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Instagram Hosting White Supremacist, Accelerationist Content

Instagram Hosting White Supremacist, Accelerationist Content

December 09, 2021

In August 2021, Instagram announced an update to its work against the spread of abuse on the platform, reiterating a zero tolerance policy for hate speech and abusive content, and adding new features aimed at reducing abuse, especially as it occurs via direct messaging (DM) and comments. Despite this update – and a previous iteration in February, 2021 – extremist content remains easily accessible on Instagram.

ADL’s Center on Extremism (COE) researchers found accounts sharing white supremacist content by searching Instagram for terms related to the white supremacist and neo-Nazi movements. Some of these terms were searchable as hashtags, which have the potential to expose users to extremist posts from a multitude of accounts. COE began with a single search for accelerationist content and followed the path to extremist posts that are exposing Instagram users to potentially dangerous and radicalizing content.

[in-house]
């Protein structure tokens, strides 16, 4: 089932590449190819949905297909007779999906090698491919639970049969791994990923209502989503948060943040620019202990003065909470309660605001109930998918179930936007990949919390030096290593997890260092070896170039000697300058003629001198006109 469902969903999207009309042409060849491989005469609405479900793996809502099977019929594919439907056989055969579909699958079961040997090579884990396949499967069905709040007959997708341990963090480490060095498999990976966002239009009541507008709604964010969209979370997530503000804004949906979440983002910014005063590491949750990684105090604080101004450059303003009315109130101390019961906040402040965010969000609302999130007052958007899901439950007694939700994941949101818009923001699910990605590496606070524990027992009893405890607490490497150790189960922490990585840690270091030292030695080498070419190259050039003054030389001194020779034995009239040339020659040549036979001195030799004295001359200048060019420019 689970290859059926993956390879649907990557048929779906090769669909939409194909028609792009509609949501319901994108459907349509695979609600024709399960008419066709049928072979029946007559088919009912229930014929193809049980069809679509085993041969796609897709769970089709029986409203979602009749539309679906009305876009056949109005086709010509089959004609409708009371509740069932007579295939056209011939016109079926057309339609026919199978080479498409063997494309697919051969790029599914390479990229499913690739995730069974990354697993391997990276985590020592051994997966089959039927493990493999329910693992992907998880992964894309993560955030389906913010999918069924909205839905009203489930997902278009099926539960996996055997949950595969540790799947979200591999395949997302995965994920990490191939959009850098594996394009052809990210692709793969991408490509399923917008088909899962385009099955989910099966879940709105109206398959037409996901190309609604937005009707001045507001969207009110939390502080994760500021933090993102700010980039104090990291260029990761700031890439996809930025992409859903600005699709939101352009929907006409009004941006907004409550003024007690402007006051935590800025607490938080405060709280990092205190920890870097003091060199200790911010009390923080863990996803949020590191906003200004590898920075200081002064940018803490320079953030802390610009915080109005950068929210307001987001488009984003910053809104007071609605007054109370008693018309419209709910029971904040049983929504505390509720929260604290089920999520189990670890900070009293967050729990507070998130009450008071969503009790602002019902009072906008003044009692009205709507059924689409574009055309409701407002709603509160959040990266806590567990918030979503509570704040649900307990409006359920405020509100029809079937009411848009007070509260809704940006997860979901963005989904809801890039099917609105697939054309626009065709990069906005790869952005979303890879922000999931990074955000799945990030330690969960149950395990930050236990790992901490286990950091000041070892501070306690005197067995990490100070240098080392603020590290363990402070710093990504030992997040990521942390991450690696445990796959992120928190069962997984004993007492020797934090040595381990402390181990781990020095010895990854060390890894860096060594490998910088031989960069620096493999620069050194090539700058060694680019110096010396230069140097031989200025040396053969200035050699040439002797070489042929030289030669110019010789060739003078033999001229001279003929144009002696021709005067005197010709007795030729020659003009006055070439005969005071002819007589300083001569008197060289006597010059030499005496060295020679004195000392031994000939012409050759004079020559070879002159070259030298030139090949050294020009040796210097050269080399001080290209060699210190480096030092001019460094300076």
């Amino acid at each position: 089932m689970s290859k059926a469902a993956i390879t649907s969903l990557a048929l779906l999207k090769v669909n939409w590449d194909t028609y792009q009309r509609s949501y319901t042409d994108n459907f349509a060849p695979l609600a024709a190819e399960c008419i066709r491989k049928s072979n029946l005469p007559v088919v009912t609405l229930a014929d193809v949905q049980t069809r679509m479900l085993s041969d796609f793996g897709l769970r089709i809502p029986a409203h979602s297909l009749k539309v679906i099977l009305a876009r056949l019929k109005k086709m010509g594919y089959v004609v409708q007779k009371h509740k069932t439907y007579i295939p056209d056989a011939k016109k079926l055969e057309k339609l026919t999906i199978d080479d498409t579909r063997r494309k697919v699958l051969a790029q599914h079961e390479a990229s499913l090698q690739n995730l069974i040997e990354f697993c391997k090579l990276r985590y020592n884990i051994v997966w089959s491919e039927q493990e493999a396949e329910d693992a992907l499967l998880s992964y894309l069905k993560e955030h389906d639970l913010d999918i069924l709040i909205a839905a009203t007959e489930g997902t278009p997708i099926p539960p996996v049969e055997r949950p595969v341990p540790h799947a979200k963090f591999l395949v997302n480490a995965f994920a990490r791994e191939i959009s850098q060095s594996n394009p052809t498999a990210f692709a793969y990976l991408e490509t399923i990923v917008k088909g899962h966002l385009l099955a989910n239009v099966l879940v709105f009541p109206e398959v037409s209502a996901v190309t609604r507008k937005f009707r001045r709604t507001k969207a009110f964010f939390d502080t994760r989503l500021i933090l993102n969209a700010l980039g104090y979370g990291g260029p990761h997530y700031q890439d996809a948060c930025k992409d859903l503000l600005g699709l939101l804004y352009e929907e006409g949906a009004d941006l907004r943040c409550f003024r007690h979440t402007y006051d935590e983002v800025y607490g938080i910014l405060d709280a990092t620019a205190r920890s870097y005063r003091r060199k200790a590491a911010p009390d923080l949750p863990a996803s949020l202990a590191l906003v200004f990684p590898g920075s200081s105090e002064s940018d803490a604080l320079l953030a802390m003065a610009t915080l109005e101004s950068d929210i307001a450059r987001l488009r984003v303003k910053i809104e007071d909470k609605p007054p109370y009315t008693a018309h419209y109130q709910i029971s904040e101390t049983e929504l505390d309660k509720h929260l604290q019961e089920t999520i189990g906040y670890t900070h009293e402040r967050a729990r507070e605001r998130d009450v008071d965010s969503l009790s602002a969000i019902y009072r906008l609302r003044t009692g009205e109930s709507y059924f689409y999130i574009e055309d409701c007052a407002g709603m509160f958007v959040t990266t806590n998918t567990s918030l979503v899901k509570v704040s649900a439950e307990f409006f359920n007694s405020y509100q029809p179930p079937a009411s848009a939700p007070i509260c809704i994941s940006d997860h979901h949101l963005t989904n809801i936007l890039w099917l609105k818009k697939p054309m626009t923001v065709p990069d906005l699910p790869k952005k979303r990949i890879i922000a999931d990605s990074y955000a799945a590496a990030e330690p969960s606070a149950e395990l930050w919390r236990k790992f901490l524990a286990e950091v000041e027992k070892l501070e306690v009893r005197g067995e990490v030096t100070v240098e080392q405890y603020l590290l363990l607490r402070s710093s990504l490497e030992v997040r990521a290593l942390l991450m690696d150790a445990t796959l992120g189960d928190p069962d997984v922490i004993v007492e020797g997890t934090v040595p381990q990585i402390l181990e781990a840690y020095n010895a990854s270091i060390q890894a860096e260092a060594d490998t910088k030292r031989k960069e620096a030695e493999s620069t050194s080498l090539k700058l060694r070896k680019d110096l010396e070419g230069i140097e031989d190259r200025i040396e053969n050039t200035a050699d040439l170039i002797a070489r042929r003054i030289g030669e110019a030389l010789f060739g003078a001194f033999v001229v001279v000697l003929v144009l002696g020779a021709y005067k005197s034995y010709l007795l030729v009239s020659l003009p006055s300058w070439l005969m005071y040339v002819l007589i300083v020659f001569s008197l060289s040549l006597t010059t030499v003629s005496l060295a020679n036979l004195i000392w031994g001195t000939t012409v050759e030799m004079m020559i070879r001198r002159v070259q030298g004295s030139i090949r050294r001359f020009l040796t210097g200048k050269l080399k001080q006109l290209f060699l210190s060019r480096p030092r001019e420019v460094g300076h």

Using keyword searches, COE researchers found hundreds of Instagram accounts sharing white supremacist content. Starting with a keyword related to a certain branch of white supremacy brought up extremist accounts that may act as a gateway into the larger extremist community on Instagram and beyond.

COE researchers entered the term “Atomwaffen,” and were able to find and view five Instagram posts containing content linked to Atomwaffen Division, an accelerationist group created in 2016. By searching for accounts that were “following” the original five, the COE was able to quickly locate another 50 accounts sharing white supremacist content, including additional posts related to Atomwaffen and neo-Nazi symbolism such as the swastika or SS bolts. By the third tier of followers, the number of accounts expanded to more than two hundred and branched out to other white supremacist themes, including traditionalism and white nationalism. These accounts were all public, and the incidence of extremist content on private accounts may be much higher.

Accelerationism is one of the most extreme ideologies within white supremacy, and Atomwaffen one of its most notorious groups. Many of the group’s members were arrested in early 2020 and have since been sentenced for threatening journalists and activists. While the group disbanded in 2020, a recent announcement suggested it may be reactivated, which makes the easy accessibility of their content even more concerning.